He’s been a regular member of that Australian middle-order for the greater part of the last decade now, constantly tasked with either rescuing the team from a tough situation or upping the ante after a good start. It is a role that Glenn Maxwell has performed with great poise and consistency, often to devastating consequences for the opposition, as learnt by England and India in the past few months.
5️⃣0️⃣ for Glenn Maxwell!— ICC (@ICC) December 8, 2020
He's had a bit of luck, but has struck the ball very well today 💥 #AUSvIND pic.twitter.com/vksb8q2zpG
In an interview with Cricbuzz, the seasoned Glenn Maxwell opened up a bit on what goes on in his head while playing that role of the finisher, tasked with counter attacking the bowlers.
“Being a middle-order player for most of my career, I suppose you have to adapt to that aggressive style of play. I certainly like to entertain and play that aggressive brand of cricket,” explained Maxwell in that interview.
“You have to try and take out the thoughts of risk from your mind, and try to play the shots that are either best for the field or the ball that you are facing. For example, facing a right arm off-spinner as a right hander, the percentages are a lot more in my favour to hit him with the spin over long on, compared to facing a left-arm off-spinner,” added the all-rounder.
The 32-year-old confessed that his approach to attacking the opposition wasn’t based merely on brute force, but is an amalgamation of his intuitive abilities and reading the field positions. “I’m 100% aware of the field, I try to gather as much information as I can before every ball is bowled.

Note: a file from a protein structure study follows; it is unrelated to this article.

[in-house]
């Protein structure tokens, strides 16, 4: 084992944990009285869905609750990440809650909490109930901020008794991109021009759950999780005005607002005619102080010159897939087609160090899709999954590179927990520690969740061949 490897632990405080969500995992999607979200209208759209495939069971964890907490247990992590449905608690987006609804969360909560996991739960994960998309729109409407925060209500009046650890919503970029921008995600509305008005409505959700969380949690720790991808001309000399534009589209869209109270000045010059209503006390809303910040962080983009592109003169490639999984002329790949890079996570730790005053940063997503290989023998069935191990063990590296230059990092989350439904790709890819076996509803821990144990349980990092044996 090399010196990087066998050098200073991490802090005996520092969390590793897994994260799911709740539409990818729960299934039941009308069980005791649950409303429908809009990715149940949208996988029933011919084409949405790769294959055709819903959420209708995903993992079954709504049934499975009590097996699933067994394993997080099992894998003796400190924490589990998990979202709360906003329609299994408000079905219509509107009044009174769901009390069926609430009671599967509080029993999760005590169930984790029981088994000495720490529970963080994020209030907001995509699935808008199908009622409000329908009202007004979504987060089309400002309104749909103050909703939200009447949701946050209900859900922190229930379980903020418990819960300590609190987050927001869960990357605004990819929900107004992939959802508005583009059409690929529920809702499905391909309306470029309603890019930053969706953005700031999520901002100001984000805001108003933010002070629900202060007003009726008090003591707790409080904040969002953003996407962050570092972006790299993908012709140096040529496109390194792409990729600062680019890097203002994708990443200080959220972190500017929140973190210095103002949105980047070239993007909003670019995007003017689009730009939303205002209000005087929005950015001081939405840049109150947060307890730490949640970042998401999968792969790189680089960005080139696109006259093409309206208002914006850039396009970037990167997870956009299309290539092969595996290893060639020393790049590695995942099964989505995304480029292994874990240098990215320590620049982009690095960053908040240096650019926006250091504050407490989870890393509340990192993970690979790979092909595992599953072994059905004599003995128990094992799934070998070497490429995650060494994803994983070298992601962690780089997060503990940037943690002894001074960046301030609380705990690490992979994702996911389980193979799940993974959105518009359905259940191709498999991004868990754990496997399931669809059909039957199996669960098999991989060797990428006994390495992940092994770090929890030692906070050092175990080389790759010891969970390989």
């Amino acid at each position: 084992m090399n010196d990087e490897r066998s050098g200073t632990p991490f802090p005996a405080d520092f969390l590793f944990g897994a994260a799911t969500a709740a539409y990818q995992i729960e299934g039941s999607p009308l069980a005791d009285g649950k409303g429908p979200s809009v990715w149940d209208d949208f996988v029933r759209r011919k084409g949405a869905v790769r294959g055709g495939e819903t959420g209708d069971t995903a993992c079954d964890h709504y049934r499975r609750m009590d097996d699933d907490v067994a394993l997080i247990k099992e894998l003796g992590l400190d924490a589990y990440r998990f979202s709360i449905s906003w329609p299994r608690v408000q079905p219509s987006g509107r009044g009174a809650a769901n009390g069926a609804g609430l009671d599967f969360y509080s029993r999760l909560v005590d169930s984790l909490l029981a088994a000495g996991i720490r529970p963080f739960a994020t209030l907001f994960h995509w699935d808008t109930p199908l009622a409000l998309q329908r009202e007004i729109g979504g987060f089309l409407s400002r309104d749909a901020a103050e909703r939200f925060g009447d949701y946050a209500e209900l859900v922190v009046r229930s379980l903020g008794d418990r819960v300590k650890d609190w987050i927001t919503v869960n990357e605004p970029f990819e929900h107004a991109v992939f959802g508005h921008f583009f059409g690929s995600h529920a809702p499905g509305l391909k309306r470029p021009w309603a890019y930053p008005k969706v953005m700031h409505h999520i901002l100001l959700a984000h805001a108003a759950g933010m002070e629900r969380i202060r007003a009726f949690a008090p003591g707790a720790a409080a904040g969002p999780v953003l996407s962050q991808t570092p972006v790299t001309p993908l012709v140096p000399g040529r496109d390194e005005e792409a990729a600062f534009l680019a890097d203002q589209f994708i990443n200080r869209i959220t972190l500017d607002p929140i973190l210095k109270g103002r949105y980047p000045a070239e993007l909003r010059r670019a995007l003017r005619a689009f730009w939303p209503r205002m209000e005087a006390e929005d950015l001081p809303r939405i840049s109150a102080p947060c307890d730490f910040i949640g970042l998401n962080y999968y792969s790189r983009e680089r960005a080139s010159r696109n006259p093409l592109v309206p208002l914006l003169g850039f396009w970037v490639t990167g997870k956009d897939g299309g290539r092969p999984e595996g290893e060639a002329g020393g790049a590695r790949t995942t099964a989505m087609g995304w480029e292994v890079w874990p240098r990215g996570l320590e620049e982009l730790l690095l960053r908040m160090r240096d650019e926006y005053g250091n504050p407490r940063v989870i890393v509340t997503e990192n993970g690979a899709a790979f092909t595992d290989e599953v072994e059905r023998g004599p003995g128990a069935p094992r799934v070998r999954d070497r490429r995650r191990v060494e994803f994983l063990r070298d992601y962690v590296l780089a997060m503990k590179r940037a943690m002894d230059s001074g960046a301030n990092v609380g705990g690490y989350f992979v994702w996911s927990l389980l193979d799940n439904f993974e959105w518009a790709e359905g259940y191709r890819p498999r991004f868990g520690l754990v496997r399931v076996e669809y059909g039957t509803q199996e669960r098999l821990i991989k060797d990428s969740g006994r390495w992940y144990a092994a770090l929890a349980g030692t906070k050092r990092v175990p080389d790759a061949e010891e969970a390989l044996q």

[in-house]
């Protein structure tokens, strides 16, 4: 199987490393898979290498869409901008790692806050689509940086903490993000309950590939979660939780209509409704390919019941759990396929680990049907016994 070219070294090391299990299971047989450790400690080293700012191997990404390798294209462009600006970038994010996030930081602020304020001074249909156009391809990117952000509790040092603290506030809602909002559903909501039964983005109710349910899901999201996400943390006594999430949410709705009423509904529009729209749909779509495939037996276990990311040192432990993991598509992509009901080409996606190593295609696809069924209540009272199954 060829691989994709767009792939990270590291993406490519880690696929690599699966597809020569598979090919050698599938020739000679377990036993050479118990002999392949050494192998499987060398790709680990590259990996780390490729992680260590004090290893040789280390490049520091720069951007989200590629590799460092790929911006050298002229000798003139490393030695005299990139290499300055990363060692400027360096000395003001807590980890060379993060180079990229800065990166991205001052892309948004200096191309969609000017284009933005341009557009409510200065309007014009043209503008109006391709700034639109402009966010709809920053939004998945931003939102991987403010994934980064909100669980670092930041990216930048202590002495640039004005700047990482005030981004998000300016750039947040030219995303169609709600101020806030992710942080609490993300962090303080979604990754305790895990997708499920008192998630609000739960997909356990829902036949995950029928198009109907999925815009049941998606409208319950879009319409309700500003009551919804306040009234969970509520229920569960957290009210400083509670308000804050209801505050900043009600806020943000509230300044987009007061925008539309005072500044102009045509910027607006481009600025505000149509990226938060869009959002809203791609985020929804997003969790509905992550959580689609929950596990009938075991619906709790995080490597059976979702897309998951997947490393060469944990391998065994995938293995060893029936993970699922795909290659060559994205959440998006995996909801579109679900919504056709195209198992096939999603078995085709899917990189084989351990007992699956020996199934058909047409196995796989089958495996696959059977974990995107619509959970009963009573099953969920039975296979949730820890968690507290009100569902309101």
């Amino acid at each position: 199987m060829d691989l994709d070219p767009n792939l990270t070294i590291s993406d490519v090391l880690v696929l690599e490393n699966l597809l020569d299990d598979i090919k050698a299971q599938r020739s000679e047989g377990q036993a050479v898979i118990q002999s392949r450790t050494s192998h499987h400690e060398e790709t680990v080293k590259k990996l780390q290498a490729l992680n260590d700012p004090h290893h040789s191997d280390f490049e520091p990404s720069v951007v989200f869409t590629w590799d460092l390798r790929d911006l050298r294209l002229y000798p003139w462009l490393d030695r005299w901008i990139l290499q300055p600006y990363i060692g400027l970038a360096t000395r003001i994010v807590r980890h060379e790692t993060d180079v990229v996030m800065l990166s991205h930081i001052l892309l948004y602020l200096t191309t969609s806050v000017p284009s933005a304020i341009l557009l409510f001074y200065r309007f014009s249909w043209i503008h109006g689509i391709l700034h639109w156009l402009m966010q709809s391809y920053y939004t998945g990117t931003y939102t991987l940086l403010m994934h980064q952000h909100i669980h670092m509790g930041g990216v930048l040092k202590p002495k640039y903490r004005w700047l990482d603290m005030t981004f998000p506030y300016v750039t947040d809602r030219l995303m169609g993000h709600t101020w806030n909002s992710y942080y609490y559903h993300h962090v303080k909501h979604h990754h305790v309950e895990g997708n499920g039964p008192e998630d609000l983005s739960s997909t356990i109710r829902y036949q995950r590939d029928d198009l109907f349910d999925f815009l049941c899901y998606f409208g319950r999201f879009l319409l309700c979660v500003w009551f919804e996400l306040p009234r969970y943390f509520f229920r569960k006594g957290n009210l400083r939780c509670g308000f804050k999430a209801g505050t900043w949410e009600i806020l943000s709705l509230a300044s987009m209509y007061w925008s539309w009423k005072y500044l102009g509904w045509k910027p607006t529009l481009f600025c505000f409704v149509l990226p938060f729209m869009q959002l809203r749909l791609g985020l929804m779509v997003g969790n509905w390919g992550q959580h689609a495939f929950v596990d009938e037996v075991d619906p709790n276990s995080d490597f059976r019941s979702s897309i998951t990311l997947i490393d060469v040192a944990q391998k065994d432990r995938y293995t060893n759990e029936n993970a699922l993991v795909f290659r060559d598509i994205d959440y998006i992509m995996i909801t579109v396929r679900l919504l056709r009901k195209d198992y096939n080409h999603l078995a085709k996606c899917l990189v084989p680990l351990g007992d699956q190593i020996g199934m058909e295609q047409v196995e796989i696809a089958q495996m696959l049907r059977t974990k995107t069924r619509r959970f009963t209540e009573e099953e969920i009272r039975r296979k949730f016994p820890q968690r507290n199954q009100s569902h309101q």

“One of my biggest advantages on the field is the ability to read the game and read the opposition. If you can negate Plan A or Plan B, you find that you can score really quickly and heavily against some teams,” explained Maxwell.
He also revealed in the same interview that he often studies his own batting after games, tries to understand his frailties and pays keen attention to different franchise based tournaments around the world to stay ahead of the curve.
Every ball is a boundary ball
“I think every ball you need to try and have the intent to hit a boundary,” explained Maxwell when quizzed about his T20 mantra. “You’ve always got a boundary option every ball, but if it is not quite there you need to reign it back. You can do that for most overs unless the situation becomes one where you need multiple boundaries in an over, that’s when you try and premeditate and try and go a bit harder.”
“I’ve generally got a couple of shots for each ball, depending on how I feel against different bowlers. Sometimes I might think of cutting off the stumps, other days it’ll be a reverse sweep,” added the dynamic all-rounder.
Maxwell certainly augmented that reputation of being a 360 degree player in the recently concluded series against India, scoring often with his trademark switch hits and scoops. Despite an underwhelming 2020 Dream11 Indian Premier League, he managed to turn the tide back in International colours, showing the way forward for many budding cricketers on how to excel in the shortest format of the game.